Robinson Helicopter Founder Frank Robinson Dies at 92

 - November 14, 2022, 10:09 AM
Robinson Helicopter Founder Frank Robinson (right) passed away on November 12 at his home in Rolling Hills, California. His son Kurt (left) runs the family-owned business as CEO. (Photo: Robinson Helicopter)

Frank Robinson passed away November 12 at his Rolling Hills, California home. He was 92. 

"Our industry lost a giant over the weekend," said James Viola, president and CEO of the Helicopter Association International (HAI).

Robinson feigned insult when asked about his possible retirement at a packed 2009 Heli-Expo press conference. “Why?” he shot back with a grin when asked about it. “You know what [the late comedian] Jack Benny said when they asked him what he was going to do with all that money when he died? He said, ‘If I can’t take it with me, I won’t go.’ He didn’t need [a retirement] and I think I don’t, either.” 

But the following year, at age 80, Robinson did retire from the iconic helicopter company he founded in 1973, turning control over to his son, Kurt. 

“Frank could do it all,” Kurt Robinson said of his father. “He had a business sense, the engineering sense, and the financial sense.” He could do it all in part because he had to. 

Frank Robinson founded his company at his kitchen table in 1973 with the goal of realizing his college dream of producing simple, low-cost helicopters for the civilian market. Today, Robinson Helicopter is closing in on the delivery of its 14,000th aircraft. 

Robinson’s interest in helicopters dates back to his childhood. “I was nine years old when I saw a newspaper picture of a Sikorsky VS-300 prototype hovering. I was intrigued that someone could make a machine that could stand motionless in the air,” Robinson said in 2007. 

He aimed his education and career path exclusively at helicopters, receiving his undergraduate degree in mechanical engineering from the University of Washington and later attending Wichita State’s graduate aeronautical engineering school. Robinson went on to work at various helicopter programs at Cessna, Umbaugh, McCulloch, Kaman, and Hughes, all the while unsuccessfully trying to foster his employers’ interest in his idea for a low-cost “everyman” helicopter while concurrently working on the concept in his spare time from his home workshop. 

“I started working on it before I graduated from college and kept at it while I worked for other companies,” Robinson said. “I bought machine tools and riveting equipment and set it up in my basement or garage, where I did a lot of experimenting. I was married at the time and it always created a bit of a conflict—whether to spend money on an engine lathe or new drapes for the house. I continued to pitch the idea of a small, two-seat personal helicopter at just about every company I worked for, but could never convince them. They were making a lot of money building large, expensive, and overpriced helicopters for the military. I was working on the [AH-64] Apache program at Hughes in 1973 when I decided to leave.”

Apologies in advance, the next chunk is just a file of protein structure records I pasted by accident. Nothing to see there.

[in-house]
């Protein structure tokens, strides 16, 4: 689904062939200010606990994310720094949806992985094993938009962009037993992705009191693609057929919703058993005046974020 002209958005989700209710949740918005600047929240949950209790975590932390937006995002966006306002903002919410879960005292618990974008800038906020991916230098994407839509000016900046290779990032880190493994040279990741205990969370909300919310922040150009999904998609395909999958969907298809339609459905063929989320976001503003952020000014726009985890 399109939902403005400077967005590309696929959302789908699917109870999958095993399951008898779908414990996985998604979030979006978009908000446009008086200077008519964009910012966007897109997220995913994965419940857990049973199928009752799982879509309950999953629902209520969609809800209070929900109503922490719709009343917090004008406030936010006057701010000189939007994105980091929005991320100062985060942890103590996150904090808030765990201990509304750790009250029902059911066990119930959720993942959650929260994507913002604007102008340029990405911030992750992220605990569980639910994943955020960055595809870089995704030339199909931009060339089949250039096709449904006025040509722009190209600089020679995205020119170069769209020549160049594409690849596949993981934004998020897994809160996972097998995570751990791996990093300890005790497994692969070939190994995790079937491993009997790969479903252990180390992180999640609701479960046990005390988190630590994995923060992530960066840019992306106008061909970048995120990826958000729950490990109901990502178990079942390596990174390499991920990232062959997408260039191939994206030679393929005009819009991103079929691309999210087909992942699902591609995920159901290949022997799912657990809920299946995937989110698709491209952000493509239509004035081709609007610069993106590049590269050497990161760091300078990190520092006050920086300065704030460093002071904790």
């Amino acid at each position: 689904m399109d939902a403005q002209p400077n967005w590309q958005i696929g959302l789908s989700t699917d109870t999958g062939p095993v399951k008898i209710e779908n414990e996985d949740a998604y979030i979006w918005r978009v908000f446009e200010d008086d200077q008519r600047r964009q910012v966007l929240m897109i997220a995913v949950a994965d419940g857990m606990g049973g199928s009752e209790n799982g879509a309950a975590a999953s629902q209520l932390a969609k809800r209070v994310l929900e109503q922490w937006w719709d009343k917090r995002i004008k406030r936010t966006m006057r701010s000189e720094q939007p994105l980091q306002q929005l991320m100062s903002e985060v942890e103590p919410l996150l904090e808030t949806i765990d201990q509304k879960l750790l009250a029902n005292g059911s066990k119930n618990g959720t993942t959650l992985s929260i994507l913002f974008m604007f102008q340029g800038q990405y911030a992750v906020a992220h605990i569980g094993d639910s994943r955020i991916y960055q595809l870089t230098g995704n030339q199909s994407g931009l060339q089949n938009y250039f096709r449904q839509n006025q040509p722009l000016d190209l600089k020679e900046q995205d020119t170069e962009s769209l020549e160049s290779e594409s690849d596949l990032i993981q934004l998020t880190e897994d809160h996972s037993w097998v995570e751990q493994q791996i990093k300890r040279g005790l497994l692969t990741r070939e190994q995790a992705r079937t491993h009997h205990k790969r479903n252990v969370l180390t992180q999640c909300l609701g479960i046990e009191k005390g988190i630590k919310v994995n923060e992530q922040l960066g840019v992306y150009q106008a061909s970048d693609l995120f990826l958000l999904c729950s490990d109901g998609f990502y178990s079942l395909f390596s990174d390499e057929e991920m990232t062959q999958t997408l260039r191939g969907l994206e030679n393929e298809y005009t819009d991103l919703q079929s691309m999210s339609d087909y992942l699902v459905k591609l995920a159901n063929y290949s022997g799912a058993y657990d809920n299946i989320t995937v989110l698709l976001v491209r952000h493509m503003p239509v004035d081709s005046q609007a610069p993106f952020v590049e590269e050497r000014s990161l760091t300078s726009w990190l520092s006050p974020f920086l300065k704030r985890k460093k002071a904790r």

Robinson spent seven and a half years designing and testing his two-seat R22 light piston helicopter himself before achieving FAA certification in 1979. Much of the work was done in a small hangar in Torrance, California. Today, Robinson remains in Torrance but employs more than 1,000 at its sprawling plant there, manufacturing the R22, larger R44 piston, and R66 turbine single, sending 70 percent of its production to the export market.

Unlike many of its competitors, Robinson’s factory is vertically integrated, making most of the production components it needs in-house to control quality and scheduling. The company remains family-owned and Kurt Robinson still flies the company’s helicopters regularly.

Two days after the turbine-powered R66 made its first flight in 2009, Frank Robinson still had little good to say about light turbine helicopters. “Fuel consumption is too high and parts costs are too high,” he told AIN at the time. Robinson had even less complimentary things to say about modern, glass cockpits. However, Robinson Helicopter now offers a variety of digital avionics options. It also delivered 1,000 R66s during its first decade of production.   

Frank Robinson’s philanthropy benefitted various education and aviation organizations through the years, including millions of dollars donated for financially disadvantaged student scholarships to the University of Washington. He received numerous national and international awards for his contribution to rotorcraft, including The Igor I. Sikorsky International Trophy, American Helicopter Society; The Doolittle Award, Society of Experimental Test Pilots; the Howard Hughes Memorial Award, Southern California Aeronautical Association; Cierva Lecturer, Royal Aeronautical Society; inductee, National Academy of Engineering; Living Legends of Aviation, Lifetime Aviation Engineering Award; and the Daniel Guggenheim Medal, AHS International.